LIMA — Brides-to-be visited the Howard Johnson hotel Saturday for the Lima News Bridal Expo, which showcased dozens of locally owned wedding venues, DJs, limo rentals and other businesses catering to couples for their wedding day.
The free bridal expo returned Saturday for the first time since 2017 to “connect the community with businesses that can help them plan their special day,” Lima News Publisher Todd Benz said.
Couples met with vendors as varied as florists, travel agents, bakers and party bus rental companies like Advantage Limo & Coach, which regularly transports wedding parties and guests between their wedding, reception and hotel.
The limo and party bus service will even deliver lunch to the salon while bridal parties get their hair done, said Eric Geise, who owns Advantage Limo and J&J Limo service with his wife, Beth.
“It’s a nice way to keep everybody together and on time,” Geise said.
The shuttle service brings peace of mind to many parents too, as guests are less likely to drink and drive, Beth Geise said.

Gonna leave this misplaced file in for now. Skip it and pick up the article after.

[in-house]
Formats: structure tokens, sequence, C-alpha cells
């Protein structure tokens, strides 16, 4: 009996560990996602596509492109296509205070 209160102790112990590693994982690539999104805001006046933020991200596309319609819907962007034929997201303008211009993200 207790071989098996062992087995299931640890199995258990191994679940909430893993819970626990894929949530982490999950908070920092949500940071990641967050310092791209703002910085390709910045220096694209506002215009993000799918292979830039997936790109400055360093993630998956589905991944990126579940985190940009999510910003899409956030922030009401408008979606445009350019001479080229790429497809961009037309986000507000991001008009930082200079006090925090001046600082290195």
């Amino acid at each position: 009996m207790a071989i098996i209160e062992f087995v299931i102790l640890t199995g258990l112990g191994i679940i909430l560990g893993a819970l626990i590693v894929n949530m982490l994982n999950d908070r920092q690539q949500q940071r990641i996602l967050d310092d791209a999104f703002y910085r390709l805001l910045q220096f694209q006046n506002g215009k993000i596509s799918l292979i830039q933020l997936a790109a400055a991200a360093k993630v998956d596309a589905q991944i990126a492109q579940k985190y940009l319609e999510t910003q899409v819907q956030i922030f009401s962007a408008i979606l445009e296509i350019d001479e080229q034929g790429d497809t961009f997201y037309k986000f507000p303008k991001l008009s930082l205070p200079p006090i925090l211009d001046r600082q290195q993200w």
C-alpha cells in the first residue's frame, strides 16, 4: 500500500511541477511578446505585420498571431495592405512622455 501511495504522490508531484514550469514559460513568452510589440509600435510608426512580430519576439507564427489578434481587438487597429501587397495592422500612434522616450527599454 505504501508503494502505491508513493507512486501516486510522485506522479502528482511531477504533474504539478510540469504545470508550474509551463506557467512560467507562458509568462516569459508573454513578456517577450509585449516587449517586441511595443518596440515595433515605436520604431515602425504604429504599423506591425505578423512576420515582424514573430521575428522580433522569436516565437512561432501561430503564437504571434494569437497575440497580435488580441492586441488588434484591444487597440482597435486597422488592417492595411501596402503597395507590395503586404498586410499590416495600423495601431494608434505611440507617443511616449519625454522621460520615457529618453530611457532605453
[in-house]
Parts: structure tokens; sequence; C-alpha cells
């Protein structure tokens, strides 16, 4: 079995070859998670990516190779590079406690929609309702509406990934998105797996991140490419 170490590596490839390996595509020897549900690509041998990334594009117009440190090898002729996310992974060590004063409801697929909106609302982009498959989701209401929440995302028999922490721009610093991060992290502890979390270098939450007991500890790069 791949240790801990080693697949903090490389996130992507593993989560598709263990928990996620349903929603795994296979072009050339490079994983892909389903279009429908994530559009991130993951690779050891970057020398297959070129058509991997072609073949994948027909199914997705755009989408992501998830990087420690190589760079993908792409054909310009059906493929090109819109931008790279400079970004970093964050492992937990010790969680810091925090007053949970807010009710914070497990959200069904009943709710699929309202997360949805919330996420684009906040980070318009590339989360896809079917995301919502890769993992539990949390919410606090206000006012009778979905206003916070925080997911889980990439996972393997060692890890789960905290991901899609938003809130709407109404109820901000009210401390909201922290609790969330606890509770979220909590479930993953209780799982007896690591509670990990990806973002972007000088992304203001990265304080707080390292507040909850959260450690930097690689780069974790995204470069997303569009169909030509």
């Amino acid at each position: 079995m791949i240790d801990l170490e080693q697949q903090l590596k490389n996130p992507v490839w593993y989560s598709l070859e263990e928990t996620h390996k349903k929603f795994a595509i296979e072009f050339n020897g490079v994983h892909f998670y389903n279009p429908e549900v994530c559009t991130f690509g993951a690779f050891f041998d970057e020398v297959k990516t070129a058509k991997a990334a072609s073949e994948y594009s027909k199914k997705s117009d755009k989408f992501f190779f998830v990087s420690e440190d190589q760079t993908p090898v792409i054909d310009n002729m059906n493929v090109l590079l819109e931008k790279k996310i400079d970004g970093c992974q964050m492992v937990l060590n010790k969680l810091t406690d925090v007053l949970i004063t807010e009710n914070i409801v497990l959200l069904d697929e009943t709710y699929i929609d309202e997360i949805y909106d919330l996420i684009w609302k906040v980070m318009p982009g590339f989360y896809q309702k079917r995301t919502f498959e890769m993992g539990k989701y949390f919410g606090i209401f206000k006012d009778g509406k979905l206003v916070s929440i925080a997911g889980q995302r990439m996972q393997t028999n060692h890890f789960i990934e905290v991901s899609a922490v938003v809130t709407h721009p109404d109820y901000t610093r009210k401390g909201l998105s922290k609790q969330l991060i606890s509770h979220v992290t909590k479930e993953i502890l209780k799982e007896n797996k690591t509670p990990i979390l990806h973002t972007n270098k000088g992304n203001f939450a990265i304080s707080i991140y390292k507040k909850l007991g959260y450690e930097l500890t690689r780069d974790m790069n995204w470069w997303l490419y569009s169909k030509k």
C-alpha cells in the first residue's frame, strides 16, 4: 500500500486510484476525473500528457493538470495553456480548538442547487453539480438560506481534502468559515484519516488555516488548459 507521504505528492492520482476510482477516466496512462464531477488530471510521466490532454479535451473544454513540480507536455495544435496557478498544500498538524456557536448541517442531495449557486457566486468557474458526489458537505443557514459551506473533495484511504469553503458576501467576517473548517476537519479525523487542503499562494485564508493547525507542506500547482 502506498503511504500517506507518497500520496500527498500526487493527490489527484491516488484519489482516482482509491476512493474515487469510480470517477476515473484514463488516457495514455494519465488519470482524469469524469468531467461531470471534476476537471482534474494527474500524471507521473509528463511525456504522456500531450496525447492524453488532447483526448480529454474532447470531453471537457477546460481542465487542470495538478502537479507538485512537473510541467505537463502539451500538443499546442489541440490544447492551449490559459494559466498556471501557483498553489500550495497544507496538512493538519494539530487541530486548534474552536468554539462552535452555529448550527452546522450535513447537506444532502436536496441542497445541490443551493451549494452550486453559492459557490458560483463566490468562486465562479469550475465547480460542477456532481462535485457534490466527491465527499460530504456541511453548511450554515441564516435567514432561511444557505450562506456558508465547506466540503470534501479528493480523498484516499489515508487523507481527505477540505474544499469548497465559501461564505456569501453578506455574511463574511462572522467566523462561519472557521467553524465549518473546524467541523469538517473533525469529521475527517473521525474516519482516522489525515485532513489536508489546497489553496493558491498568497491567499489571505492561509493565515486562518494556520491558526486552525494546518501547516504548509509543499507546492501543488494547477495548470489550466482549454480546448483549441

Couples looking for entertainment could meet with Motteriffic Music & Photo Booth or Radioactive Events Group, which both specialize in photo and video booth rentals as well as lighting and DJ service.
The photo booths have become popular with wedding parties in the last decade, so much so that Matthew Neely, owner of Radioactive Events, crafts custom props for clients, like the bride and groom who recently ordered cut-out props of their faces and a custom hashtag for guests to pose with at their wedding.
Further down guests could meet with baker Melissa Massie, who decorated her booth with homemade macarons, truffles and gourmet cookies, which she personally delivers as far away as Xenia through her home bakery Savory.
“A lot of people are steering towards dessert bars instead of just cakes,” Massie said.
Massie specializes in macarons, a colorful French dessert which comes in 75 gluten-free flavors, as well as an assortment of cookies, brownies and truffles she individually wraps as party favors.
“Basically, whatever the bride wants, she can have it,” Massie said.